Do I Need a Building and Pest Inspection on 10 Year Townhouse?

Long story short.

We signed a contract for town house in Melbourne's west.(private sale) Exciting times!

It lasted only few hours as my conveyancer told me why i didn't ask for subject to pest and building inspection. Although she also added if it is few years old then you might not need it to get it done but it is money worth spending.

So i rang back the agent and as expected, he said "Should have asked for it before the signing of the contract" or else i can get it done after my loan is approved as the property is subject to finance.

Now, I am panicking as the agent's answer didn't give any assurances.

Confused with what to do next, "Threaten the agent that i will pull off the contract (within cooling-off period) if he doesn't let me before the approval" or just suck it up and hope for the best.

Hoping to get some answers from community members.

Comments

  • +6 votes

    Its good to have a building inspection no matter how old is the house however in worst case scenario (hopefully not in your case), if building is about to collapse due to termite, tell that to the bank, they will freeze the loan (subject to finance). I think you be fine. Congratulation on your purchase, enjoy!.

    •  

      Thanks a ton friend, appreciate your comment and wishes.The house looks pretty good and went around to check and didn't feel it was having issues regarding building or termites but since my conveyancer alerted me and subsequent answer by the agent makes me little worried.

      He said we can get the inspection done after the loan. Can we push him to get it done before the loan approval?

      • +2 votes

        I would still do it, that way you have some understanding of the house.

  • +1 vote

    Why don't you try to get the building and pest done within the cooling off period?

    We bought a renovated house where the guy spent top dollar on it, and we still wanted the building and pest.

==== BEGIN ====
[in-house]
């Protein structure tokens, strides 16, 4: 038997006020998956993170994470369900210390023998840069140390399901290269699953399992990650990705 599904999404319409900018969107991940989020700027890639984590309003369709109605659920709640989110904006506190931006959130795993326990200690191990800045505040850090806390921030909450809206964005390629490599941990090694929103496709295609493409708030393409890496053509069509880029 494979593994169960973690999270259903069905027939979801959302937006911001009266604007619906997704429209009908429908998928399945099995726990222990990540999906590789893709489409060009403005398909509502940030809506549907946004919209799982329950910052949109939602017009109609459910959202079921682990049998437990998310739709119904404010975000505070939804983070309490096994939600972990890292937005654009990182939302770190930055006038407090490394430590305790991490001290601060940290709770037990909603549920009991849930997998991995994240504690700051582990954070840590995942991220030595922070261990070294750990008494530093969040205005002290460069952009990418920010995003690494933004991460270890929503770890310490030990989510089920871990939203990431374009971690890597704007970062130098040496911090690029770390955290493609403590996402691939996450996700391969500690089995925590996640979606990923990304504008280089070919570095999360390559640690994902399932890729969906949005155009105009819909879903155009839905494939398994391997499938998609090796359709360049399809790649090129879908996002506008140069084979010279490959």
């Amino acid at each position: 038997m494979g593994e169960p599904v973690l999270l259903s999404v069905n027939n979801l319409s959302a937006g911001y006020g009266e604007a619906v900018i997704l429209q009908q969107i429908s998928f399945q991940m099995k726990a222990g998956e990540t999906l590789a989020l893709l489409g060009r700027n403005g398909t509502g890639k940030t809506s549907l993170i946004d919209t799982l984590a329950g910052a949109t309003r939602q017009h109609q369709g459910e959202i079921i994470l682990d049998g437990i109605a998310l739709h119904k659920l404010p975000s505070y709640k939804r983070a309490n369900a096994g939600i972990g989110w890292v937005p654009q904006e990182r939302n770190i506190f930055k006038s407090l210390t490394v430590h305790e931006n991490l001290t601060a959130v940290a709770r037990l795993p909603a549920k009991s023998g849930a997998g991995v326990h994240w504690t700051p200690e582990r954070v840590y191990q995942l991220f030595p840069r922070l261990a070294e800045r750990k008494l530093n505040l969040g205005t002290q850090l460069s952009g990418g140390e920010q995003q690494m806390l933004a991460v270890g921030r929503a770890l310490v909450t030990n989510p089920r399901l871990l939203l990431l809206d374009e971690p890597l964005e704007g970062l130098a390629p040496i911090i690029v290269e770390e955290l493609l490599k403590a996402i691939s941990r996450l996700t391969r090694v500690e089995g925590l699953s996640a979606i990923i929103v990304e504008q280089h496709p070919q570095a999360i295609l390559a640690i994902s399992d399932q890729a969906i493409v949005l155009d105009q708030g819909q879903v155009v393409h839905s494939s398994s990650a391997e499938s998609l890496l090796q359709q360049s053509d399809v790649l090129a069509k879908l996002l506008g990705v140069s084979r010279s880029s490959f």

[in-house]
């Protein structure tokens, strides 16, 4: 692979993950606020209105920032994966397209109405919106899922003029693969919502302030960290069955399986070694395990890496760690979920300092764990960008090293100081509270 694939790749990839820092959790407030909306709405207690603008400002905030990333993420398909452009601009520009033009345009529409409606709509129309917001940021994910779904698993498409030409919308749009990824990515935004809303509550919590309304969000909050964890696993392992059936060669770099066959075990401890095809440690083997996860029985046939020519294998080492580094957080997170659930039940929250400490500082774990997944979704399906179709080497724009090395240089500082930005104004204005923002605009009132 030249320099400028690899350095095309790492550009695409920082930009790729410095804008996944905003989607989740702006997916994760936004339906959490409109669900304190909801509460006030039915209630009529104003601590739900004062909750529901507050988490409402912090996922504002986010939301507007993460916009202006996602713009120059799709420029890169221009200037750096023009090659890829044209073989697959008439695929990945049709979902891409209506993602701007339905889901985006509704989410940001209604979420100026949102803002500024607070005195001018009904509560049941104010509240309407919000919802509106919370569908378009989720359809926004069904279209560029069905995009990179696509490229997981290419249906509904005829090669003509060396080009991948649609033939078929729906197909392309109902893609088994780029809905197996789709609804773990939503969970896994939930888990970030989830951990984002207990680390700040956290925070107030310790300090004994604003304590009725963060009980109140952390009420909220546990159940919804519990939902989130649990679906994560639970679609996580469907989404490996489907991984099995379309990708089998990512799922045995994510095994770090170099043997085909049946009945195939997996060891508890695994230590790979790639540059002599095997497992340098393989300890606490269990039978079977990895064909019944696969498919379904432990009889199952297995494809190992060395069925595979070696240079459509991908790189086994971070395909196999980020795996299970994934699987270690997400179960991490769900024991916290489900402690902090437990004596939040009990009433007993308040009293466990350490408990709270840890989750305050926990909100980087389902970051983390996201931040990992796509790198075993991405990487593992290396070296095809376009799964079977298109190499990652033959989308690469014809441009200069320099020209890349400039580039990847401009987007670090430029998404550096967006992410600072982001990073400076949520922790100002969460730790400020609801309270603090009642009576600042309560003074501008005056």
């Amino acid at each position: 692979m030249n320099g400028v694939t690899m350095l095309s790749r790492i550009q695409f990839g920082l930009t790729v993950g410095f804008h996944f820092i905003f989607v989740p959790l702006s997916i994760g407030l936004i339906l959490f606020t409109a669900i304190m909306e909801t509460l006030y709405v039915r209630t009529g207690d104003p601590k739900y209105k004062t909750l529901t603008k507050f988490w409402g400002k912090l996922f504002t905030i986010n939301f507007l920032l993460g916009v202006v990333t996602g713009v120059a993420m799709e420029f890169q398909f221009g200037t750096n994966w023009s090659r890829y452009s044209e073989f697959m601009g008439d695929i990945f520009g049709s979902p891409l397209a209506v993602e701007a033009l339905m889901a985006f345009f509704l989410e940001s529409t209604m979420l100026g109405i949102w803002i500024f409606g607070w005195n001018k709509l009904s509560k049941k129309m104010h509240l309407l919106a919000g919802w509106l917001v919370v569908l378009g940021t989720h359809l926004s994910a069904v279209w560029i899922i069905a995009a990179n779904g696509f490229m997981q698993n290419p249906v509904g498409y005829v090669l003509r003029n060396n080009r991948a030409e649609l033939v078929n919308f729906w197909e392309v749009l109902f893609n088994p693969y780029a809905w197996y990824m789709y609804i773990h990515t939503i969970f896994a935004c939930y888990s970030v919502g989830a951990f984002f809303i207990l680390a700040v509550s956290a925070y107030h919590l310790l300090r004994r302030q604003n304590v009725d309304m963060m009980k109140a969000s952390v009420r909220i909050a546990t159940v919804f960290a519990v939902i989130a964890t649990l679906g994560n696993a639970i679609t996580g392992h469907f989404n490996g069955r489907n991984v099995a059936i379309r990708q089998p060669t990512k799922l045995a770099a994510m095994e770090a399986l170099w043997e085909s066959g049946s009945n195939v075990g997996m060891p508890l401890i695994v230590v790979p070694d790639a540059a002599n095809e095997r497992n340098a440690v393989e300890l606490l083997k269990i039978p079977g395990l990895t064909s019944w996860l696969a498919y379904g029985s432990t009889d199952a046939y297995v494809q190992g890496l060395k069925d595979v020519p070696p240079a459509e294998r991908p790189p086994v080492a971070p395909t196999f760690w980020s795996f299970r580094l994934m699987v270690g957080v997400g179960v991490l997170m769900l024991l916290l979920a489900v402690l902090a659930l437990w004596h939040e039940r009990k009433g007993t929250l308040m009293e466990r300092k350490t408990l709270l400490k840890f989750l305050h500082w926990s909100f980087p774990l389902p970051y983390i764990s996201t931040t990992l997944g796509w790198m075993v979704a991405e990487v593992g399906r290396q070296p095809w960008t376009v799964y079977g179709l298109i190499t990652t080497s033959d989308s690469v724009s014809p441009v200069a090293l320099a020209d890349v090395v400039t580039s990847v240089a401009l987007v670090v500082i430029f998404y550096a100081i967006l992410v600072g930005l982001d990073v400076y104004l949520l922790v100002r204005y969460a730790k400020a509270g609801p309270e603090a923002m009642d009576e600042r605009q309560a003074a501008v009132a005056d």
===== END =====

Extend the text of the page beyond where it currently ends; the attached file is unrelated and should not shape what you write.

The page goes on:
•  

      I asked agent and he said you can do it after the loan approval. Kinda make me suspicious after that.

      • +4 votes

        That is weird, but i guess he wants it as unconditional. (profanity) i hate agents.

        •  

          Yes, indeed very weird. He wants unconditional, but we are happy to buy it if it is all good. Just concern me when he said that. I guess not the most loved profession.

        •  

          Not wierd at all. The agent is working tooth and nail for the vendor and has a politician’s understanding of the concept of truth….

      •  

        Just been through this and mine was subject to finance and building inspection…
        Building inspection was done 2 days after my offer was accepted while finance took few more days.

        YMMV

        •  

          I can get it done tomorrow but seems like agent is reluctant. How did your one went?

          •  

            @OSA: Mine was about 5 weeks ago now, so memory is a bit blurry…
            but mine picked up several things I'll need to attend to..

            The report from memory was 40 odd pages - most of it is a form letter where they fill in the blanks to say good/bad/needs attention etc

      •  

        yeah you can do it after loan approval, but won't be able to do anything WITH it. Once the loan is approved, the agent is guaranteed his commission, and the fact that you just bought a house that will fall down around your ears is not his concern whatsoever.

        Are are right to be suspicious.

  • +3 votes

    This is part of being a grown up.
    You get to pick whether you can derail your finance to get out of the deal, or go through.
    If it were me, I would probably spend the $600 or so to get the report prior to the finance outcome. In the rare event there is a serious issue it might save you.
    But really, most of the price of housing is the land. Maybe the place is riddled with termites, but if so it would be hard to miss. Maybe the walls were built on unsound foundations, but if they have lasted ten years…

    But please don't post next month that you have moved in and there is a crack in the gyprock behind the wardrobe and you want compensation.

    •  

      Thanks a ton for your comment and appreciate the info provided. Can we derail the finance though?

      The house looked good and it was presented well with normal wear and tear.I am willing to spend the money but the agent told I can get it done after the loan is approved. So that didn't give much comfort.

      •  

        Sure you can try to flunk your finance application - but doing so might backfire as normal subject to finance clauses obliges you to make best endeavours in good faith.
        Deliberately sabotaging your application would be a breach.